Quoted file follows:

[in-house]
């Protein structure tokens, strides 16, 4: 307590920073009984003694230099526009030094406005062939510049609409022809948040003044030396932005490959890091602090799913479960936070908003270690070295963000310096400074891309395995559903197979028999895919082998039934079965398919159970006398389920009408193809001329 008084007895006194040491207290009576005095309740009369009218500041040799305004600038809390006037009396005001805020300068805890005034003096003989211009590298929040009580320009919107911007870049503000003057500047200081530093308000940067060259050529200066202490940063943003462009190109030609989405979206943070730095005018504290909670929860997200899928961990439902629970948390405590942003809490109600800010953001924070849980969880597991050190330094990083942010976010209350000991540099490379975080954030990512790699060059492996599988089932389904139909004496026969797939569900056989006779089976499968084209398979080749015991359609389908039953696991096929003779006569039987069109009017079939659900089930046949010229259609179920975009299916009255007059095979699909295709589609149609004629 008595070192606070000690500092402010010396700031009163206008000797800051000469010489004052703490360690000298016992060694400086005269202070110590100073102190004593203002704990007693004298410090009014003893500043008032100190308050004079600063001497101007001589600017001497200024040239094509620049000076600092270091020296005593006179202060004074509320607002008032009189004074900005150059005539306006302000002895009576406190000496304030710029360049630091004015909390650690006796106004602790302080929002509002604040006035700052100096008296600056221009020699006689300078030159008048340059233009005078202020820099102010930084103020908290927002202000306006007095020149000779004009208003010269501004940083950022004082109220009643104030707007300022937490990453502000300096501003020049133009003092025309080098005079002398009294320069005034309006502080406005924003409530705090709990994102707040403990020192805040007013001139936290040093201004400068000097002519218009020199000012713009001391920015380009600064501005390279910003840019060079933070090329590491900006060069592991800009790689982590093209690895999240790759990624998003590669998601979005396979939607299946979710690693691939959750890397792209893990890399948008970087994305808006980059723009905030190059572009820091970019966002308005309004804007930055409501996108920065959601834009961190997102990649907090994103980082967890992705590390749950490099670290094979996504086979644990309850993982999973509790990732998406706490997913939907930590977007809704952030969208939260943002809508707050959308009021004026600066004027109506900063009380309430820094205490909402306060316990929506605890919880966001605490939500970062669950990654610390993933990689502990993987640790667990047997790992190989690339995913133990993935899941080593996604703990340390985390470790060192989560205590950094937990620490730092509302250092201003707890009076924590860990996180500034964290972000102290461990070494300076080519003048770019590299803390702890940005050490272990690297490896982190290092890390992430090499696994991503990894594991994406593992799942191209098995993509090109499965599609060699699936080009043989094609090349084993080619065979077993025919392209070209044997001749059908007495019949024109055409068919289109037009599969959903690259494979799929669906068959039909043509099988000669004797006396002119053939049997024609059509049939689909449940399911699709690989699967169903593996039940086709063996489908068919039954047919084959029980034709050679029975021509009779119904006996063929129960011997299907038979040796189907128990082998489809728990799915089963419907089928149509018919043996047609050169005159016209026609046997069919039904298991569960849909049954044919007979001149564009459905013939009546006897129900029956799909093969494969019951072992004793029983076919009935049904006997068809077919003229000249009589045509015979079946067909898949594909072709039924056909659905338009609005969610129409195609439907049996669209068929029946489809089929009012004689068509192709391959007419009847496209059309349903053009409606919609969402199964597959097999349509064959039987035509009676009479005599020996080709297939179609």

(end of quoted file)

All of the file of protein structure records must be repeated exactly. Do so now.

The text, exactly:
[in-house]
């Protein structure tokens, strides 16, 4: 307590920073009984003694230099526009030094406005062939510049609409022809948040003044030396932005490959890091602090799913479960936070908003270690070295963000310096400074891309395995559903197979028999895919082998039934079965398919159970006398389920009408193809001329 008084007895006194040491207290009576005095309740009369009218500041040799305004600038809390006037009396005001805020300068805890005034003096003989211009590298929040009580320009919107911007870049503000003057500047200081530093308000940067060259050529200066202490940063943003462009190109030609989405979206943070730095005018504290909670929860997200899928961990439902629970948390405590942003809490109600800010953001924070849980969880597991050190330094990083942010976010209350000991540099490379975080954030990512790699060059492996599988089932389904139909004496026969797939569900056989006779089976499968084209398979080749015991359609389908039953696991096929003779006569039987069109009017079939659900089930046949010229259609179920975009299916009255007059095979699909295709589609149609004629 008595070192606070000690500092402010010396700031009163206008000797800051000469010489004052703490360690000298016992060694400086005269202070110590100073102190004593203002704990007693004298410090009014003893500043008032100190308050004079600063001497101007001589600017001497200024040239094509620049000076600092270091020296005593006179202060004074509320607002008032009189004074900005150059005539306006302000002895009576406190000496304030710029360049630091004015909390650690006796106004602790302080929002509002604040006035700052100096008296600056221009020699006689300078030159008048340059233009005078202020820099102010930084103020908290927002202000306006007095020149000779004009208003010269501004940083950022004082109220009643104030707007300022937490990453502000300096501003020049133009003092025309080098005079002398009294320069005034309006502080406005924003409530705090709990994102707040403990020192805040007013001139936290040093201004400068000097002519218009020199000012713009001391920015380009600064501005390279910003840019060079933070090329590491900006060069592991800009790689982590093209690895999240790759990624998003590669998601979005396979939607299946979710690693691939959750890397792209893990890399948008970087994305808006980059723009905030190059572009820091970019966002308005309004804007930055409501996108920065959601834009961190997102990649907090994103980082967890992705590390749950490099670290094979996504086979644990309850993982999973509790990732998406706490997913939907930590977007809704952030969208939260943002809508707050959308009021004026600066004027109506900063009380309430820094205490909402306060316990929506605890919880966001605490939500970062669950990654610390993933990689502990993987640790667990047997790992190989690339995913133990993935899941080593996604703990340390985390470790060192989560205590950094937990620490730092509302250092201003707890009076924590860990996180500034964290972000102290461990070494300076080519003048770019590299803390702890940005050490272990690297490896982190290092890390992430090499696994991503990894594991994406593992799942191209098995993509090109499965599609060699699936080009043989094609090349084993080619065979077993025919392209070209044997001749059908007495019949024109055409068919289109037009599969959903690259494979799929669906068959039909043509099988000669004797006396002119053939049997024609059509049939689909449940399911699709690989699967169903593996039940086709063996489908068919039954047919084959029980034709050679029975021509009779119904006996063929129960011997299907038979040796189907128990082998489809728990799915089963419907089928149509018919043996047609050169005159016209026609046997069919039904298991569960849909049954044919007979001149564009459905013939009546006897129900029956799909093969494969019951072992004793029983076919009935049904006997068809077919003229000249009589045509015979079946067909898949594909072709039924056909659905338009609005969610129409195609439907049996669209068929029946489809089929009012004689068509192709391959007419009847496209059309349903053009409606919609969402199964597959097999349509064959039987035509009676009479005599020996080709297939179609």